Boxes (2)

The shift to online retailing over the last five years finally caught up and overran nationwide delivery capacity during last year’s holiday season. And online retail sales are only set to grow further. This kind of sea change has stretched the ability of physical networks to keep up and the shortage of drivers had further exacerbated this situation. Instead, technology has become more important to meeting retailers’ holiday delivery challenges by helping to improve the productivity of existing resources and offer a greater array of delivery services being demanded by consumers.

One of the unique challenges of holiday shopping is the large spike in volume of business for most retailers. Peak season can represent a significant percentage of a retailer’s annual revenue. This puts tremendous pressure on retailers’ delivery operations. The same can be said for the third-party logistics providers offering delivery services for retailers. While minimising costs is important in delivery operations, at this time of year
 maximising productivity is more important as the inability to serve consumers when they demand it can result in lost and non-recoverable sales.

One solution to these challenges is route optimisation technology. Route optimisation technology can provide up to a 15% increase in delivery operations productivity by creating the best combination of routes and deliveries that minimise the miles per delivery and total miles driven. Instead of adding to a delivery fleet, which can represent a significant investment commitment that is only used during a limited time of year, route optimisation technology finds the combination of orders and routes that are not possible for a planner or dispatcher to manually plan. If a delivery operation has 20 trucks in their fleet, for example, route optimisation technology can add to the capacity of up to an additional 3 vehicles.

Maximising delivery productivity during the holiday season also requires flawless execution. Optimised plans provide a great start but, without some way of managing driver performance in route, the results do not always manifest themselves when drivers vary from those plans. This is especially true if temporary drivers are hired during the holiday season and do not have all of the training and experience of the day-to-day operators. Workflow based mobile logistics applications and turn-by-turn navigation improve delivery consistency and consumer satisfaction.

An important by product of capturing execution information is the ability to compare plan-versus-actual performance to see how route optimisation and execution productivity can be further improved. In addition, critical proof-of-delivery (POD) information can be electronically captured to reduce paperwork and, more importantly, reduce billing cycle time and accelerate revenue recognition. The finance organisation can be a direct beneficiary of delivery operations using POD technology as they are equally stretched during the holiday season.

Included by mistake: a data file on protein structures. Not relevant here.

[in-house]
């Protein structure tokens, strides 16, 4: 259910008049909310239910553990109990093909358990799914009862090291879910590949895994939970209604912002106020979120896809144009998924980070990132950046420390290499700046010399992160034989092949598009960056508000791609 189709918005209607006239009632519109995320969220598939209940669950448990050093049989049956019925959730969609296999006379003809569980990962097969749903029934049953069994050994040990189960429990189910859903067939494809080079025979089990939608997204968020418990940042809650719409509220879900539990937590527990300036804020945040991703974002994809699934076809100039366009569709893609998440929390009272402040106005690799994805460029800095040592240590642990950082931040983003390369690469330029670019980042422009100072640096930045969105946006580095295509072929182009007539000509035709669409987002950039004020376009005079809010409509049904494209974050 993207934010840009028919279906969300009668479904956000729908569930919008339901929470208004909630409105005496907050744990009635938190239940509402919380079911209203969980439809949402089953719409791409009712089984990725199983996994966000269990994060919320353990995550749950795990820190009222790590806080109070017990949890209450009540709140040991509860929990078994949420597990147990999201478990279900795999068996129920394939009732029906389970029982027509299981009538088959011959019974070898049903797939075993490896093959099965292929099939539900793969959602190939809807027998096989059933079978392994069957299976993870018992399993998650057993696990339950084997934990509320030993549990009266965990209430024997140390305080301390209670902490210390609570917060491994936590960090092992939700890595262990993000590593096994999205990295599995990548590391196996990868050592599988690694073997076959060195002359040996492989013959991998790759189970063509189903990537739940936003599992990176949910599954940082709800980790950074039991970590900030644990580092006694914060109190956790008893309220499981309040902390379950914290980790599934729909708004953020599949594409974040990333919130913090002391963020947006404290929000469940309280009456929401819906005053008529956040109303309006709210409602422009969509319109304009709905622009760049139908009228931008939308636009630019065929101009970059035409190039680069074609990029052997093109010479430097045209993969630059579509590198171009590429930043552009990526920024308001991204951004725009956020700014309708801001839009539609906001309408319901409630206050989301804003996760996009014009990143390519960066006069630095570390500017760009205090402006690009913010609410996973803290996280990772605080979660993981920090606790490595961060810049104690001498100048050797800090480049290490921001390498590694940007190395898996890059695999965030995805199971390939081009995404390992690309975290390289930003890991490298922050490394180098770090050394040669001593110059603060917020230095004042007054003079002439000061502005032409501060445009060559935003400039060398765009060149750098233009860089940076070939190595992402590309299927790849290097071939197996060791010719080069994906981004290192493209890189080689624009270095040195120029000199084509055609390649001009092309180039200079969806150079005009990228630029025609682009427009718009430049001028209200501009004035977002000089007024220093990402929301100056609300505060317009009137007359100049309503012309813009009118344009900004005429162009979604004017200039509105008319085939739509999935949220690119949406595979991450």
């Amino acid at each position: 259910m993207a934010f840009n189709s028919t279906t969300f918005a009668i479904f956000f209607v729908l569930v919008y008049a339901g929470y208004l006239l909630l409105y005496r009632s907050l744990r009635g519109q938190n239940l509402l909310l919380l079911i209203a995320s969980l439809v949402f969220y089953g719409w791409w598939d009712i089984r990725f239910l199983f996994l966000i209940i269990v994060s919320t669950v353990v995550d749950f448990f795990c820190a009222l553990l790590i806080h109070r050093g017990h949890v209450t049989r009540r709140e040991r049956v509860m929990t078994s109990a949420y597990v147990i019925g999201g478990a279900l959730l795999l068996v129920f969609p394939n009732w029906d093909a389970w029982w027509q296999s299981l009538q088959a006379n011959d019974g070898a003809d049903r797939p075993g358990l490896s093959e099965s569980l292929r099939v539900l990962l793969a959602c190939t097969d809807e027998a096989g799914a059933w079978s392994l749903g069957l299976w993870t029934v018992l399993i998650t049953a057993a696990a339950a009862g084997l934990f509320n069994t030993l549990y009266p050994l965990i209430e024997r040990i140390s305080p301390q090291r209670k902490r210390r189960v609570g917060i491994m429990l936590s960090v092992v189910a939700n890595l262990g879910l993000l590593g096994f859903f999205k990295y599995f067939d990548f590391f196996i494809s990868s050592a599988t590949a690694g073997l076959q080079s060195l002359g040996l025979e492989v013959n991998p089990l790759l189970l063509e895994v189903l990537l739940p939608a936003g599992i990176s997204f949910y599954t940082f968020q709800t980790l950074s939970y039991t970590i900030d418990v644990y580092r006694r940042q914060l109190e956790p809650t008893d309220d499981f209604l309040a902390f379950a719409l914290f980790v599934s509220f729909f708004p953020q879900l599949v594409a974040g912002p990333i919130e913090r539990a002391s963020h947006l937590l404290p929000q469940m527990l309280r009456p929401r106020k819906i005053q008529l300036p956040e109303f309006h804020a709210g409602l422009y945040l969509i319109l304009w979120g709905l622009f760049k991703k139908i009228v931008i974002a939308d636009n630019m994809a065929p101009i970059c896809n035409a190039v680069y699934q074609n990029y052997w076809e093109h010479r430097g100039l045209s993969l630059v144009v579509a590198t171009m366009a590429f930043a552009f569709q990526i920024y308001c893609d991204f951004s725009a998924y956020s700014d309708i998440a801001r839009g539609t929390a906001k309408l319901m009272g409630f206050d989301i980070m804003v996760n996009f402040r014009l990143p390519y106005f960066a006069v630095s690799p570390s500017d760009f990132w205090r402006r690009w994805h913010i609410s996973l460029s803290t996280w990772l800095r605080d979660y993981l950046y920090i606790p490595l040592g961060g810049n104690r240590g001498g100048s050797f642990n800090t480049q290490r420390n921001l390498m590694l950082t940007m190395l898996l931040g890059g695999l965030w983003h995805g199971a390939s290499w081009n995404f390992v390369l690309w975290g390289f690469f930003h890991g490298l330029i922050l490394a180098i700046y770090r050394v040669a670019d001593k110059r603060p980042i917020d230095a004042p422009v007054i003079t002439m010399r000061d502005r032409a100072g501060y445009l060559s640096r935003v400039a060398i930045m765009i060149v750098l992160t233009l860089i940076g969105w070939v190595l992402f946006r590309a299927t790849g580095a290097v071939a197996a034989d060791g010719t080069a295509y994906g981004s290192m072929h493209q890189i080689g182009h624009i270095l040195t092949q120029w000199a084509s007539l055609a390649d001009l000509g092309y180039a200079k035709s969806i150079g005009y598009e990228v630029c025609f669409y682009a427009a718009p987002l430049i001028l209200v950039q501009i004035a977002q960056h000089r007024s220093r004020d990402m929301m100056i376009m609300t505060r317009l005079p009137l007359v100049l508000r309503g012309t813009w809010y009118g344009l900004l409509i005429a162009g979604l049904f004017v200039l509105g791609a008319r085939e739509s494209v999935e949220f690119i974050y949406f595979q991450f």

The explosion of low-cost, GPS-enabled smart phone technology is allowing delivery operations to gain a better handle on their delivery performance in real-time and provides additional benefits to their consumers. GPS-enabled tracking allows delivery operations managers to know what their drivers are doing in-route. When combined with smart dispatching capability, delivery estimated-time-of-arrival (ETA) can be constantly calculated and, when a driver deviates from the plan, delivery operations management can be immediately notified. Giving that same 
real-time delivery status information to consumers 
can improve service and reduce call centre volumes.

Another productivity killing event is a failed 
delivery because the consumer is not at home. By combining automated notifications technology with real-time delivery status, consumers can be better reminded that a delivery is going to take place and get ongoing updates of delivery progress to limit the number of failed deliveries.

The increasing trend of consumers demanding greater choice of delivery options and value-added services with the products is more apparent during the holiday season. One way technology is helping to address this challenge is by making delivery appointment booking and value-added services attachment part of the buying process. By making delivery operations ‘consumer facing’, retailers can provide differentiated services, improve revenue and minimise costs.

One positive effect of the holiday season buying spike is that the increased delivery volume can help improve delivery density, lowering the number of miles driven to serve each consumer. However, retailers can do more to improve delivery density using delivery appointment scheduling technology that provides options during the buying process that help increase delivery density, improving productivity and reducing costs.

Increasing consumer delivery expectations, increased pressure on minimising delivery costs and rising holiday delivery volumes as consumers buy more online are making technology more critical to success of retailer delivery operations. Technology is helping to drive the productivity that is paramount during the holiday season as home delivery demand continues to out-strip the available delivery resources. In addition, technology is helping delivery operations become more reliable and streamline the cash-to-cash cycle. However, retailers can look to technology to not only help them deliver more with less, but also to grow sales and provide services that differentiate themselves from their competition. Delivery technology is helping to transition delivery from a back office operation to one that is consumer facing and highly valued by consumers and retail management.

By Chris Jones, Executive Vice President, Marketing and Services, Descartes